“We are committed to becoming more sustainable in every aspect of our operations and Green Roads are a great reflection of this commitment. Our residents can be confident that the recycling in their kerbside recycling bins can have a new life as the roads we drive and ride on,” he said.
Alex Fraser Managing Director Peter Murphy said this was a standout example of how a local community can play an active and important role in the state’s circular economy.
“Local governments’ role in recycling goes far beyond kerbside collection. Bayside City Council provides an excellent illustration of how local communities can maximise returns from resource recovery. By choosing to invest in recycled resources, Bayside has made significant commercial savings and reduced the carbon footprint of their project by around 65 per cent,” Mr Murphy said.
As Alex Fraser celebrates its 140th anniversary, Waste Management Review details the company’s efforts to become one of Australia’s leading providers of recycled construction materials.
Not many Australian companies have 140 years of operation behind them. Such a milestone is even more extraordinary when you consider the enormous changes that have occurred over the past century – from two world wars to some of the most challenging economic recessions.
Alex Fraser is one organisation that recently hit that 140-year milestone, attributing its long history of success to investment in its people and its business. As a result, the company was able to swiftly respond to major shifts in material usage and keep pace with changing community expectations.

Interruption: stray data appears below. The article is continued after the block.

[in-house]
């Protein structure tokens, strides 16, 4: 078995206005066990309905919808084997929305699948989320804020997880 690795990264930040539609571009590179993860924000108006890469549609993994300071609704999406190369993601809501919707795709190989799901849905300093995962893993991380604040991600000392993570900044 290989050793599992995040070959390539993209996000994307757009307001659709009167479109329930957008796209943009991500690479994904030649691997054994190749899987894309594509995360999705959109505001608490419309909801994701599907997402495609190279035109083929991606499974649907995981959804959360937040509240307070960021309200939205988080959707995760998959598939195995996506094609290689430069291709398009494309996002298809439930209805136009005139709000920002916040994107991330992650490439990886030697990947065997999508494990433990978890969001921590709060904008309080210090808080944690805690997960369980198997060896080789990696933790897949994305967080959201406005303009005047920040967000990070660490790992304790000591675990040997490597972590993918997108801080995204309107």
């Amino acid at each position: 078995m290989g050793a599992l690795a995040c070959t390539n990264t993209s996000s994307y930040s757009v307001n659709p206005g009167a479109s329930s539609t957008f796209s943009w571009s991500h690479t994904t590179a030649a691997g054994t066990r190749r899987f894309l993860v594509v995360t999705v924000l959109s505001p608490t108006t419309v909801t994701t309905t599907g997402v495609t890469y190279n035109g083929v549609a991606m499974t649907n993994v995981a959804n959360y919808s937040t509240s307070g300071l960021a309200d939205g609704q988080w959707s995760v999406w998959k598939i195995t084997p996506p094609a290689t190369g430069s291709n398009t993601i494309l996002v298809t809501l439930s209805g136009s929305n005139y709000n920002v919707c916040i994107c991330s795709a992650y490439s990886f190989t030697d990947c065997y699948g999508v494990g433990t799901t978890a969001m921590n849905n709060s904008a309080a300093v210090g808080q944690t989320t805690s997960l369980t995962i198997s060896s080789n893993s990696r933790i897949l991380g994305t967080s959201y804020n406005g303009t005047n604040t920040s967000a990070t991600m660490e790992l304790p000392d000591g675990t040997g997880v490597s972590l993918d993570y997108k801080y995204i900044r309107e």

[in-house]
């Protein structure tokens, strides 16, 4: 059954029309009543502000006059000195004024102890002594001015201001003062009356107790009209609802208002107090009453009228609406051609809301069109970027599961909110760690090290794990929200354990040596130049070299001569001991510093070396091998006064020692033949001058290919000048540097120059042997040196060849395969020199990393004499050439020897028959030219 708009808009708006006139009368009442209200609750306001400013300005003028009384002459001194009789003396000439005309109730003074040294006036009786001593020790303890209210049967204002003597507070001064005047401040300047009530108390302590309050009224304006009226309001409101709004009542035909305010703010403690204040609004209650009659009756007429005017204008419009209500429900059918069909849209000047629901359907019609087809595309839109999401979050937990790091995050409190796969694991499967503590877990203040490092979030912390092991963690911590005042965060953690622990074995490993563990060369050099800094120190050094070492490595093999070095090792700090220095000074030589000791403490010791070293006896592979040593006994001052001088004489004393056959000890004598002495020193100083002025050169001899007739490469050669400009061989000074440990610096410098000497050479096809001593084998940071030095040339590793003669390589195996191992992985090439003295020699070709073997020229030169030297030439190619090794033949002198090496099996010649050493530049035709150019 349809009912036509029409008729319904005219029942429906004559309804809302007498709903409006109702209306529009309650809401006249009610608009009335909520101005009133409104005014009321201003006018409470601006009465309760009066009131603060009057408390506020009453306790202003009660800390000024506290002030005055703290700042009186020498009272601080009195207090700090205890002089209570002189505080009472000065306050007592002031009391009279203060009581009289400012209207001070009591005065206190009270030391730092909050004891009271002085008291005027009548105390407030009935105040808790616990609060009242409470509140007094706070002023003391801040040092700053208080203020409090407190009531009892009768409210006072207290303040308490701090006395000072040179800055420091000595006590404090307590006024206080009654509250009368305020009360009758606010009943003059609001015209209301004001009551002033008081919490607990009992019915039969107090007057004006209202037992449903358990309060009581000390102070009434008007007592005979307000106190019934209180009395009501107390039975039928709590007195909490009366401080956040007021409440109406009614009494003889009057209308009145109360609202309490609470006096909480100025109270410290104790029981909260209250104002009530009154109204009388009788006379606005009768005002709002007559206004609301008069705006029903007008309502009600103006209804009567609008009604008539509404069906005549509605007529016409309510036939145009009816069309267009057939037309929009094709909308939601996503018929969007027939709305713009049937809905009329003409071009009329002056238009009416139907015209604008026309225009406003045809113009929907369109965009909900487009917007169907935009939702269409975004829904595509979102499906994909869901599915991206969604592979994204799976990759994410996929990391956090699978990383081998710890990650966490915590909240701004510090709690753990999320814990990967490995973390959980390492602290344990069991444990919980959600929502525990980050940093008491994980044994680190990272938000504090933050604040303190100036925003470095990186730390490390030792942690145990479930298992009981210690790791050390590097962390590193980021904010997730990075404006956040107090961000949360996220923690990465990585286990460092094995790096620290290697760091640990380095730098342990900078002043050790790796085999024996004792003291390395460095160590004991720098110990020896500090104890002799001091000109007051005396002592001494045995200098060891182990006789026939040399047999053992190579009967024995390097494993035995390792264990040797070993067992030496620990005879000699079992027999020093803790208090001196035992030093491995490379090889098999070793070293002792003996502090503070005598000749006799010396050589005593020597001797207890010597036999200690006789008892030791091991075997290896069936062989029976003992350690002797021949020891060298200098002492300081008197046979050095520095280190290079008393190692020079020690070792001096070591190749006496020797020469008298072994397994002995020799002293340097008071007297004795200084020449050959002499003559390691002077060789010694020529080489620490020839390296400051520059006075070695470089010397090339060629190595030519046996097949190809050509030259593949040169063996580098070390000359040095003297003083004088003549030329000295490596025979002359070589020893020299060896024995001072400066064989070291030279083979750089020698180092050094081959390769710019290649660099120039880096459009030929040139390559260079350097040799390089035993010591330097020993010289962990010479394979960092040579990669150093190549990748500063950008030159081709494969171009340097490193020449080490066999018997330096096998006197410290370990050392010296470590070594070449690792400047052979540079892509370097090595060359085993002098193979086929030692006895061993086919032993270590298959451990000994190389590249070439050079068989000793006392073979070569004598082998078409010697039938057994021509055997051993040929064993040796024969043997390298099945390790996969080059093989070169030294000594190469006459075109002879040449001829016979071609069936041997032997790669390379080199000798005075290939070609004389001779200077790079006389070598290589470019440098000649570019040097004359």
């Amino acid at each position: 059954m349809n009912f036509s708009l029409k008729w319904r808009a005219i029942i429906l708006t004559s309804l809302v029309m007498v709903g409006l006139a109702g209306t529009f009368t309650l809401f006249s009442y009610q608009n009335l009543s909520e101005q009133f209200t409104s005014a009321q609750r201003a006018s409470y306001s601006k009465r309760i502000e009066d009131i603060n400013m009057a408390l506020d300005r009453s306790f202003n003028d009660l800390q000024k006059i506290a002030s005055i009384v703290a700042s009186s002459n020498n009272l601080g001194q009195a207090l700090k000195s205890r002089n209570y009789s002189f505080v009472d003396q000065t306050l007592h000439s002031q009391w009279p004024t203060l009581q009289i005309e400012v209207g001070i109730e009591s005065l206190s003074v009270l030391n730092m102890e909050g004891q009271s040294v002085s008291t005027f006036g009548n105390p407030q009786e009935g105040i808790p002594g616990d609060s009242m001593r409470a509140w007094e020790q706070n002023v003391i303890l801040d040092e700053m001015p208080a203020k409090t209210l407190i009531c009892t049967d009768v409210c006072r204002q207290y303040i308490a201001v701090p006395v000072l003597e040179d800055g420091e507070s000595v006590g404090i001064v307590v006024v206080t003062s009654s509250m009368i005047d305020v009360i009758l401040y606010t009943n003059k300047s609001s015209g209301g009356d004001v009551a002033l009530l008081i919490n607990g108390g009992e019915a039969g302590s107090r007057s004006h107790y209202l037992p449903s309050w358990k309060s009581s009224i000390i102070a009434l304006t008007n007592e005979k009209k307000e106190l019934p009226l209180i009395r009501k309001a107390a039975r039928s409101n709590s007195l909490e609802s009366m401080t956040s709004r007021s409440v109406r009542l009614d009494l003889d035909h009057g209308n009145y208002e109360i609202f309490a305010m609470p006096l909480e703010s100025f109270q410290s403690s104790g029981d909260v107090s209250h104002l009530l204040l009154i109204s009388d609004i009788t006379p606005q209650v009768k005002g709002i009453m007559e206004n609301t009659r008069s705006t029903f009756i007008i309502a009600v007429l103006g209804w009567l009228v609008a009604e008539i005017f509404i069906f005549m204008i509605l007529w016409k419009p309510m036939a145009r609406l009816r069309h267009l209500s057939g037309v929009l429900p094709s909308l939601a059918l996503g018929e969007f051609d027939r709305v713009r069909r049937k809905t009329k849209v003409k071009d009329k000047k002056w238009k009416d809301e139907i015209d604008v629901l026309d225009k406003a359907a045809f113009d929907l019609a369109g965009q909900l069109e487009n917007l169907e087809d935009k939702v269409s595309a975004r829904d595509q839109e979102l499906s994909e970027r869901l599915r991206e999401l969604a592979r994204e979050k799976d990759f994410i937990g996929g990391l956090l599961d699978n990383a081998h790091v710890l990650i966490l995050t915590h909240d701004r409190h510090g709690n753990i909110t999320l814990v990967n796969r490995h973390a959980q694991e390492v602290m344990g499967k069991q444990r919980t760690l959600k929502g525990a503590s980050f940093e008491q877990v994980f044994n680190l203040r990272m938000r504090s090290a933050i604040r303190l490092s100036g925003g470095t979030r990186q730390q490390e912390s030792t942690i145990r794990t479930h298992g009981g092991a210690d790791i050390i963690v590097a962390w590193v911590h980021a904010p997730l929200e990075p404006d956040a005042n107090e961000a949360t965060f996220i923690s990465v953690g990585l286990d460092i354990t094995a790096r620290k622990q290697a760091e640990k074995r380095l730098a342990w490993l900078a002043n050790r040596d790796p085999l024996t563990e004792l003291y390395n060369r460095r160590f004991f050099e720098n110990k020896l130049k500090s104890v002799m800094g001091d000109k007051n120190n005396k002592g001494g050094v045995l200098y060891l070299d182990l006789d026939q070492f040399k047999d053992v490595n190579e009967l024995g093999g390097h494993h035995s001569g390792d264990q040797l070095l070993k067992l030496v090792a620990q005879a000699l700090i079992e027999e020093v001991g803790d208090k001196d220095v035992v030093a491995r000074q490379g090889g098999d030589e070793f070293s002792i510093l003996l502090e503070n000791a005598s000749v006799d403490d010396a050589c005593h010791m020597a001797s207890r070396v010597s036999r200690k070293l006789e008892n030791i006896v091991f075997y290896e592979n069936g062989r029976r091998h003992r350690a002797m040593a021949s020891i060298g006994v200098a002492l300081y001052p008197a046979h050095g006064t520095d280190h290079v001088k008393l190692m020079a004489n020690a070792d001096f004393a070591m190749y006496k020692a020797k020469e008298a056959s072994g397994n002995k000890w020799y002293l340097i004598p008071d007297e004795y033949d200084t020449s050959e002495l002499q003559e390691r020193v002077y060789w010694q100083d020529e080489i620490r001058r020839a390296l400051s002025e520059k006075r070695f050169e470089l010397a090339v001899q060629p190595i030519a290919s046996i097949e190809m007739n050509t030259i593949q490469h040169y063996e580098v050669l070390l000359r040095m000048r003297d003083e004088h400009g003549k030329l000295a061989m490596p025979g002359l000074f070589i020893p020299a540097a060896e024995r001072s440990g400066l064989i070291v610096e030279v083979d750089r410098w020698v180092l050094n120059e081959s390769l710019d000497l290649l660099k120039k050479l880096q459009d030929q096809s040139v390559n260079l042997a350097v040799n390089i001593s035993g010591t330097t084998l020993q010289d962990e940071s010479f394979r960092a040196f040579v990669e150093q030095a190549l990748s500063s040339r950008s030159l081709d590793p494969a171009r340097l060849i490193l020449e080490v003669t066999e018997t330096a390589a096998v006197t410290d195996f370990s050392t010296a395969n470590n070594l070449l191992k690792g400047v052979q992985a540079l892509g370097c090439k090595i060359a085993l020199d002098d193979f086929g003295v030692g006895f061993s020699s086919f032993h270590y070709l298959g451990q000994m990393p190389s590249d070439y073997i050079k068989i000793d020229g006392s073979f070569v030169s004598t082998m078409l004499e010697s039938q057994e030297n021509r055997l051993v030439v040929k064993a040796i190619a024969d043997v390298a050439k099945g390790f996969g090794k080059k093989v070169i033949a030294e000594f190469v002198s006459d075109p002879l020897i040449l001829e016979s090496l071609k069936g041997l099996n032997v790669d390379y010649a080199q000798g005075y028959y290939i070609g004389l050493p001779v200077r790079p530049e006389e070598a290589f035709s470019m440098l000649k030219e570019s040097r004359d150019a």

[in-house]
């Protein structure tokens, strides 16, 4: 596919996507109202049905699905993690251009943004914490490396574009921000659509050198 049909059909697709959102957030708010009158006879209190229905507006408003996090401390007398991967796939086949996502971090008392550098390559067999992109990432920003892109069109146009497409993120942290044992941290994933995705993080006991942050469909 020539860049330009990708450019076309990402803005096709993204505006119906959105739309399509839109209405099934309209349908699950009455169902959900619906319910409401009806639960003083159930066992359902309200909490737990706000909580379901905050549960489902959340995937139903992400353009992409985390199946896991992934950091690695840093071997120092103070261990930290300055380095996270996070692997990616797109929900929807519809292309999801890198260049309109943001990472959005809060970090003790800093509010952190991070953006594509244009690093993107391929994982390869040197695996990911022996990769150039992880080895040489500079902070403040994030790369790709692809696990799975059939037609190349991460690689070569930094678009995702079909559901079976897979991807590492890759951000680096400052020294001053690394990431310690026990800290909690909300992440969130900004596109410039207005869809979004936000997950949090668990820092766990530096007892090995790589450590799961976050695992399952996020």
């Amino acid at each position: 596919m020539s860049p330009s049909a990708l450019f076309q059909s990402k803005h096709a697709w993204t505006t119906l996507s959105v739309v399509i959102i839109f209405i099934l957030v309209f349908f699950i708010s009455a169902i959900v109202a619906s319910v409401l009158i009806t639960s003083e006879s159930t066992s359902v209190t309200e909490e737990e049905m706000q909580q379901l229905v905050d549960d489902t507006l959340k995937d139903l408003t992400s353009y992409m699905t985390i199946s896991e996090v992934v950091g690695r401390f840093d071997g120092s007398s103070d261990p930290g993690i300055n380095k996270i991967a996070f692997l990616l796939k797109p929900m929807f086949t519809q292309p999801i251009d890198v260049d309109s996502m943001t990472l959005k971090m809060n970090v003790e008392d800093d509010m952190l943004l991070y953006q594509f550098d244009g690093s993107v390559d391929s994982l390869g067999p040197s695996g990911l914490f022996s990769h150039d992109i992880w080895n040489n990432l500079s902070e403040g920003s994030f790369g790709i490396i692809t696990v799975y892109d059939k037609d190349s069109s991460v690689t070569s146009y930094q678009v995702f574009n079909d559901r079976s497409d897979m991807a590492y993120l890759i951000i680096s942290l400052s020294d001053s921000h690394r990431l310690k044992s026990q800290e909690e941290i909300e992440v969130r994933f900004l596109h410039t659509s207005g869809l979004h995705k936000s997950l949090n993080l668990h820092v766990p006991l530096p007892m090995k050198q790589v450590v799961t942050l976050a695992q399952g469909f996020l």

While the company is synonymous with building a sustainable construction sector, its humble beginnings were in the metals sector.
In 1879, Alex Fraser was a founding member of a metal broker firm, in Queen Street, Melbourne, run by the Melbourne Metal Exchange (MME).
With the price of metal fluctuating on an almost daily basis, Fraser and his fellow MME members controlled the entire output from Barrier Mines as well as other important mines throughout the country with silver, lead, zinc and tin the principle metals.
In the early 1920s, Fraser made the decision to retire and return to his country of birth, leaving the business to a clerk employed with the company – Archibald McKellar. McKellar’s 11 years with the business helped him grow the business throughout the Great Depression and eventually take over as owner.
With the passing of McKellar Snr, his son Archie took over after World War II in the 1950s. Margins were difficult at the time and with stiff competition in the tin and lead business, McKellar Jnr set looked for new opportunities, starting with the demolition and recycling of metal from returned fighter jets and tanks from the war.